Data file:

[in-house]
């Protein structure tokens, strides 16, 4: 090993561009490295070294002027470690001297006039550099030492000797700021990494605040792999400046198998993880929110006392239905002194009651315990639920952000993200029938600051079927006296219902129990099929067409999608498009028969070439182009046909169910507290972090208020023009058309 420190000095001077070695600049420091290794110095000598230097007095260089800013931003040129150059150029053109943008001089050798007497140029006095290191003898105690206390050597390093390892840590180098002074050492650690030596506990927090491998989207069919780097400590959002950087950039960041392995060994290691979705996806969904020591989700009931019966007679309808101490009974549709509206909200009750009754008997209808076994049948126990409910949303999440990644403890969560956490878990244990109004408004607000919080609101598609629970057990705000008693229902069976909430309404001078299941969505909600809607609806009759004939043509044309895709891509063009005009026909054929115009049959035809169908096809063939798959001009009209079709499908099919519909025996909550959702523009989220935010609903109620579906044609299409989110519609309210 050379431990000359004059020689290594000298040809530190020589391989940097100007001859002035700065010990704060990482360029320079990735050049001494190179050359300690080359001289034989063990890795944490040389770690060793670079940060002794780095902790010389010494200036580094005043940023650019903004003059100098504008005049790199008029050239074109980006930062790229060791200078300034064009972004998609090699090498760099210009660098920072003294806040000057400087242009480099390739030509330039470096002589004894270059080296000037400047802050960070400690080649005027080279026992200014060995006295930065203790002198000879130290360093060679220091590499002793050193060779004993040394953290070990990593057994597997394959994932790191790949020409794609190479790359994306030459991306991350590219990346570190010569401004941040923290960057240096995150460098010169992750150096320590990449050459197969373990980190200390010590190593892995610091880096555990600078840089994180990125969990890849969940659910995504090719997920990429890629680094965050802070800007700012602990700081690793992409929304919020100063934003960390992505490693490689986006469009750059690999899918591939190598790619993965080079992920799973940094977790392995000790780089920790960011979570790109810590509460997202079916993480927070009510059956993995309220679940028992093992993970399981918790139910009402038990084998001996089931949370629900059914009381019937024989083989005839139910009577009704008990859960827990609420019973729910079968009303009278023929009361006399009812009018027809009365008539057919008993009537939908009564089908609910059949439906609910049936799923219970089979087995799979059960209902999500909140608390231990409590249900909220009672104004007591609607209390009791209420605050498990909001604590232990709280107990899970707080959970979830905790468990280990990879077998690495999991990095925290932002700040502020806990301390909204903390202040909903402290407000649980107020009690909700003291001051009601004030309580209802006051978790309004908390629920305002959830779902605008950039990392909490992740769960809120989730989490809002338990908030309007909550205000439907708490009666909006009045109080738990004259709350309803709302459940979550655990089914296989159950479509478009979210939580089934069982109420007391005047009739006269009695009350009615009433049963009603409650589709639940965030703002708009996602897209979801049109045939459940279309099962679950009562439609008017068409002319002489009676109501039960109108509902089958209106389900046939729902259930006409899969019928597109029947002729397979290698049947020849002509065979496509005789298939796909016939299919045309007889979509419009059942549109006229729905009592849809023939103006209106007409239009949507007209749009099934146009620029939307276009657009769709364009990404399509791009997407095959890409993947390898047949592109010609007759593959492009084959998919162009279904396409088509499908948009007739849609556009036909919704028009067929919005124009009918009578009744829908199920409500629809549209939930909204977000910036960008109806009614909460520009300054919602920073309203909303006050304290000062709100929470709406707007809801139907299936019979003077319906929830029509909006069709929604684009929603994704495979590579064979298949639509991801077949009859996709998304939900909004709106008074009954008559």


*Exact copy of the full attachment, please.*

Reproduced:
[in-house]
């Protein structure tokens, strides 16, 4: 090993561009490295070294002027470690001297006039550099030492000797700021990494605040792999400046198998993880929110006392239905002194009651315990639920952000993200029938600051079927006296219902129990099929067409999608498009028969070439182009046909169910507290972090208020023009058309 420190000095001077070695600049420091290794110095000598230097007095260089800013931003040129150059150029053109943008001089050798007497140029006095290191003898105690206390050597390093390892840590180098002074050492650690030596506990927090491998989207069919780097400590959002950087950039960041392995060994290691979705996806969904020591989700009931019966007679309808101490009974549709509206909200009750009754008997209808076994049948126990409910949303999440990644403890969560956490878990244990109004408004607000919080609101598609629970057990705000008693229902069976909430309404001078299941969505909600809607609806009759004939043509044309895709891509063009005009026909054929115009049959035809169908096809063939798959001009009209079709499908099919519909025996909550959702523009989220935010609903109620579906044609299409989110519609309210 050379431990000359004059020689290594000298040809530190020589391989940097100007001859002035700065010990704060990482360029320079990735050049001494190179050359300690080359001289034989063990890795944490040389770690060793670079940060002794780095902790010389010494200036580094005043940023650019903004003059100098504008005049790199008029050239074109980006930062790229060791200078300034064009972004998609090699090498760099210009660098920072003294806040000057400087242009480099390739030509330039470096002589004894270059080296000037400047802050960070400690080649005027080279026992200014060995006295930065203790002198000879130290360093060679220091590499002793050193060779004993040394953290070990990593057994597997394959994932790191790949020409794609190479790359994306030459991306991350590219990346570190010569401004941040923290960057240096995150460098010169992750150096320590990449050459197969373990980190200390010590190593892995610091880096555990600078840089994180990125969990890849969940659910995504090719997920990429890629680094965050802070800007700012602990700081690793992409929304919020100063934003960390992505490693490689986006469009750059690999899918591939190598790619993965080079992920799973940094977790392995000790780089920790960011979570790109810590509460997202079916993480927070009510059956993995309220679940028992093992993970399981918790139910009402038990084998001996089931949370629900059914009381019937024989083989005839139910009577009704008990859960827990609420019973729910079968009303009278023929009361006399009812009018027809009365008539057919008993009537939908009564089908609910059949439906609910049936799923219970089979087995799979059960209902999500909140608390231990409590249900909220009672104004007591609607209390009791209420605050498990909001604590232990709280107990899970707080959970979830905790468990280990990879077998690495999991990095925290932002700040502020806990301390909204903390202040909903402290407000649980107020009690909700003291001051009601004030309580209802006051978790309004908390629920305002959830779902605008950039990392909490992740769960809120989730989490809002338990908030309007909550205000439907708490009666909006009045109080738990004259709350309803709302459940979550655990089914296989159950479509478009979210939580089934069982109420007391005047009739006269009695009350009615009433049963009603409650589709639940965030703002708009996602897209979801049109045939459940279309099962679950009562439609008017068409002319002489009676109501039960109108509902089958209106389900046939729902259930006409899969019928597109029947002729397979290698049947020849002509065979496509005789298939796909016939299919045309007889979509419009059942549109006229729905009592849809023939103006209106007409239009949507007209749009099934146009620029939307276009657009769709364009990404399509791009997407095959890409993947390898047949592109010609007759593959492009084959998919162009279904396409088509499908948009007739849609556009036909919704028009067929919005124009009918009578009744829908199920409500629809549209939930909204977000910036960008109806009614909460520009300054919602920073309203909303006050304290000062709100929470709406707007809801139907299936019979003077319906929830029509909006069709929604684009929603994704495979590579064979298949639509991801077949009859996709998304939900909004709106008074009954008559």